Bloggers, Reporters Handle User Comments Differently on News Sites

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More news organizations are encouraging their reporters and bloggers to interact with users on social networking services, but when it comes to responding to readers' comments, they're drawing a line between how they treat stories and blog posts.

Engagement between bloggers and users has always been an important part of blogging. On the best blogs, communities of people looking to interact have sprung up. Such interaction hasn't been a key part of traditional reporting (which of course has been around much longer than blogs and the Internet).

This helps explain why many news organizations that I spoke with and have researched encourage writers to respond to comments on blog posts while telling reporters to stay away from comments on their news stories.

The result can be confusing for users, especially with the rise of beatblogging, in which reporters incorporate Web tools like blogs and social media to interact with their audience and enhance their reporting. On the same site someone may encounter a lively blog with a cohesive conversation and a news story with a string of disconnected comments that appear to be ignored by the news site.

Then there are the news sites that haven't set policies on interacting with users. There, often old expectations persist, with reporters and bloggers acting differently when it comes to engagement.

Mara Betsch, assistant editor at, said in an e-mail that while bloggers respond and interact with commenters, reporters usually do not. There is no official policy that creates this distinction, but it's how things have ended up due to different expectations and backgrounds.

"Many bloggers, as opposed to reporters, try to develop a following/fan base," she said. "It's hard to do that when you're not responding to comments."

The Wenatchee World
, on the other hand, has different policies for blog and non-blog content. The policy regarding non-blog commenting states:

"Initially, let's limit our comments to only the stories we've written ourselves, and only when the questions or direction of the conversation merit it. Such occasions might be: when a reader posts a specific question regarding the facts of the story, or points out an error of fact in the story; when the newspaper's role in a story has been misconstrued; or when readers fill out details of a story that could benefit from our own verification. When newspaper policy is involved or a topic is particularly volatile, editors might weigh in."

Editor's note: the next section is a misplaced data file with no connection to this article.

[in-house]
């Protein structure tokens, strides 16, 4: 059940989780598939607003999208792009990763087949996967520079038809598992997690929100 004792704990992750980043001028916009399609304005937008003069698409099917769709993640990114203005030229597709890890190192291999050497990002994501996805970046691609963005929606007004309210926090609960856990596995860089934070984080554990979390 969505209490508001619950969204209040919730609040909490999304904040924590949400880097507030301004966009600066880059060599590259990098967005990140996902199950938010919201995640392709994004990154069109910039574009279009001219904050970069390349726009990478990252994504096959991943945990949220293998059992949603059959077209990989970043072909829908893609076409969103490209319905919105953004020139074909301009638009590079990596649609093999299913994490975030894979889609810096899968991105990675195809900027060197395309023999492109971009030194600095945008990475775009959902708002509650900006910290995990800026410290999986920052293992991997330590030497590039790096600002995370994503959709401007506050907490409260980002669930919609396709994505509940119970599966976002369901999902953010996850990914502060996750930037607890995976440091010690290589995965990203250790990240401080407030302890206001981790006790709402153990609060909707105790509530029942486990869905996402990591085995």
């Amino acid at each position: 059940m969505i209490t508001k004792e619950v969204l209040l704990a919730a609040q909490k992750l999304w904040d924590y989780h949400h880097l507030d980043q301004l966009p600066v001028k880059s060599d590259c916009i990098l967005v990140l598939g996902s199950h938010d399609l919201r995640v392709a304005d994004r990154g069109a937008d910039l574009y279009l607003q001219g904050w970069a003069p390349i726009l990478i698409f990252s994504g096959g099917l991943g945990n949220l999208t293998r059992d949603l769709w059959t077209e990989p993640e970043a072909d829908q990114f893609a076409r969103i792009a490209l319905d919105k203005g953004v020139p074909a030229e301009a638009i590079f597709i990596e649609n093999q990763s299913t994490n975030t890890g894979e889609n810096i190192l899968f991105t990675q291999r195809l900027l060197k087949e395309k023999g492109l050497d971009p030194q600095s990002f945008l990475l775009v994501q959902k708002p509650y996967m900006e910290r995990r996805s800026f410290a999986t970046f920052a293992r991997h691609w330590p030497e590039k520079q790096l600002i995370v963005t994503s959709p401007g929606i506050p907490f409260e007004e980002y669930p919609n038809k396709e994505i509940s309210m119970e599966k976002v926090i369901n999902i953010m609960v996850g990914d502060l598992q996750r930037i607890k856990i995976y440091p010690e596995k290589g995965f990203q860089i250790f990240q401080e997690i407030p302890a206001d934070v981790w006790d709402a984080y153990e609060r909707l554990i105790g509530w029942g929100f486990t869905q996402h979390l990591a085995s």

Bloggers, on the other hand, are allowed to comment as much as they like, as long they follow "general standards of appropriate and constructive commenting." A big part of constructive commenting for The Wenatchee World is no troll baiting.

The Wenatachee World's bloggers, like many bloggers at other news organizations that I've researched, moderate their own comments. When I was researching and reporting for, many reporters told me that when they started beatblogging, they had a bigger hand -- and stake -- in the content on their blogs, as well as the comments that ensued.

"I think bloggers take more of an interest in engaging commenters because they have more of a feeling of ownership over their blogs, whereas reporters often see stories as one-time things, and then they're off to the next story," said Brianne Pruitt, Web editor at The Wenatachee World.

Pruitt said one reason bloggers at her paper may be more likely to comment than reporters is that bloggers have been allowed to interact with users for more than a year now, while reporters have only been given the go-ahead to interact with commenters for a few months.

Pruitt handles the removal of comments and responds to a lot of commenters on stories. She said she encourages reporters to respond in the cases outlined in the paper's policy. "We have found that when a thread has veered off-topic, a comment from someone at the paper usually helps get it back to a civil discussion," she said.

Glenna DeRoy, a Web producer at USA Today, said on Twitter that the paper doesn't have set policies on who can comment after stories, but bloggers are encouraged to cultivate communities and reporters aren't. She said some reporters still view interacting as "not part of the job," though she added in a follow-up e-mail they are starting to interact more via comments and Twitter.